Wednesday, December 26, 2018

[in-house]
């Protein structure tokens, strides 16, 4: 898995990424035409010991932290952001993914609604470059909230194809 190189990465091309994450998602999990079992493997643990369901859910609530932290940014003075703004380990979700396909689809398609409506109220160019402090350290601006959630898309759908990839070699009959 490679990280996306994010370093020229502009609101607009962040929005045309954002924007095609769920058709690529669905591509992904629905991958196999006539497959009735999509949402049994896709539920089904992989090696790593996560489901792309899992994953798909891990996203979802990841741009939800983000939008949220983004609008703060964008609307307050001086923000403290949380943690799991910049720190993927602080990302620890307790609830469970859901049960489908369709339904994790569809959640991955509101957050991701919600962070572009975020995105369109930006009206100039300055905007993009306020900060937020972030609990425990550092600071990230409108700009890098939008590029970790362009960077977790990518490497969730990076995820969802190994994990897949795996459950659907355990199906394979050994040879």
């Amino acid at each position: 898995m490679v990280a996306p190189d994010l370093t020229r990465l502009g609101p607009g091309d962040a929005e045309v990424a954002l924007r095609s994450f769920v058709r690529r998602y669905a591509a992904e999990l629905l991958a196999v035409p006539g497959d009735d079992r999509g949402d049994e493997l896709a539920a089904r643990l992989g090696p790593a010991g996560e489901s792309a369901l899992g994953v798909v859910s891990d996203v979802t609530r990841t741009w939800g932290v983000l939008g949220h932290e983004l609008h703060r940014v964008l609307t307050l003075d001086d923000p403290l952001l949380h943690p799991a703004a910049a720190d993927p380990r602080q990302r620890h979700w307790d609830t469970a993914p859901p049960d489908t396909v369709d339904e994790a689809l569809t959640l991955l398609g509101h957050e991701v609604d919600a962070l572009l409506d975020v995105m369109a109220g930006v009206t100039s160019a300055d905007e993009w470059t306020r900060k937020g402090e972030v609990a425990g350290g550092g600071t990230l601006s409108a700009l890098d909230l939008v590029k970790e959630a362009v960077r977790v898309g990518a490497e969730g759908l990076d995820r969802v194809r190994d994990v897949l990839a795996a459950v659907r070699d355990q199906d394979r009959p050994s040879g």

Alfonso Cuaron's Roma is rife with emblematic images. At a party of New Year’s revelers the baby bottles stand alongside vials of booze—as adults behave like children. Dog shit lies in the driveway of the upper middleclass household, where Sofia (Marina de Tavira) is about to be abandoned by her husband Antonio (Fernando Grediaga), who actually steps in it on his way out for the last time. Sofia’s plight is mirrored by that of Cleo the maid (Yalitza Aparicio), who's impregnated then abandoned by her boyfriend, Fermin (Giorgio Antonio Guerrero), a martial artist and protofascist. Would that one could add to the chorus of praise that’s been heaped on this partially autobiographical film set in the 70's Mexico City neighborhood of the title. However the movie is irredeemably shallow. As if to underscore the theme of loss, the family goes away on vacation and two of the children almost drown. An ominous looking crab claw, punctuates a scene where Sofia has informed her brood that their father isn't coming back. The government's violent repression of demonstrators as Cleo sets out to buy a crib turns out to be prescient of the birth. It’s hard to quibble with the notion that men can be monsters and human existence a slog. Yet despite the redemptive aspects epitomized by the self-sacrificing Cleo's love for her charges, Roma's narrative and its heavyhanded symbolism remain stultifyingly in service to the obvious.

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